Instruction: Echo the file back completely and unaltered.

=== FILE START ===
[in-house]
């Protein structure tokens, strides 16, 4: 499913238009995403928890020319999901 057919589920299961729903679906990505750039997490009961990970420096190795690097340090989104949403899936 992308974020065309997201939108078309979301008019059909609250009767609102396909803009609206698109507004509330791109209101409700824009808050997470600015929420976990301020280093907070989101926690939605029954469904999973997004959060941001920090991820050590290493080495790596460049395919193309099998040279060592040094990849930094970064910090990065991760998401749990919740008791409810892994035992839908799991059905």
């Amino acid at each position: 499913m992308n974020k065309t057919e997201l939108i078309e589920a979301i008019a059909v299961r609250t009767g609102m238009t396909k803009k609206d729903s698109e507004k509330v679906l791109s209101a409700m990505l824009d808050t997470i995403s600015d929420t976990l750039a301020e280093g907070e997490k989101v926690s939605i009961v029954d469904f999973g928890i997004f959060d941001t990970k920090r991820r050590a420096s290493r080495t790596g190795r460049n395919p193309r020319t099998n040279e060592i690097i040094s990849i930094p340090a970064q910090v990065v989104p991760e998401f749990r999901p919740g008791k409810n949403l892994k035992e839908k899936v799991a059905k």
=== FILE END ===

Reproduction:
[in-house]
């Protein structure tokens, strides 16, 4: 499913238009995403928890020319999901 057919589920299961729903679906990505750039997490009961990970420096190795690097340090989104949403899936 992308974020065309997201939108078309979301008019059909609250009767609102396909803009609206698109507004509330791109209101409700824009808050997470600015929420976990301020280093907070989101926690939605029954469904999973997004959060941001920090991820050590290493080495790596460049395919193309099998040279060592040094990849930094970064910090990065991760998401749990919740008791409810892994035992839908799991059905």
């Amino acid at each position: 499913m992308n974020k065309t057919e997201l939108i078309e589920a979301i008019a059909v299961r609250t009767g609102m238009t396909k803009k609206d729903s698109e507004k509330v679906l791109s209101a409700m990505l824009d808050t997470i995403s600015d929420t976990l750039a301020e280093g907070e997490k989101v926690s939605i009961v029954d469904f999973g928890i997004f959060d941001t990970k920090r991820r050590a420096s290493r080495t790596g190795r460049n395919p193309r020319t099998n040279e060592i690097i040094s990849i930094p340090a970064q910090v990065v989104p991760e998401f749990r999901p919740g008791k409810n949403l892994k035992e839908k899936v799991a059905k």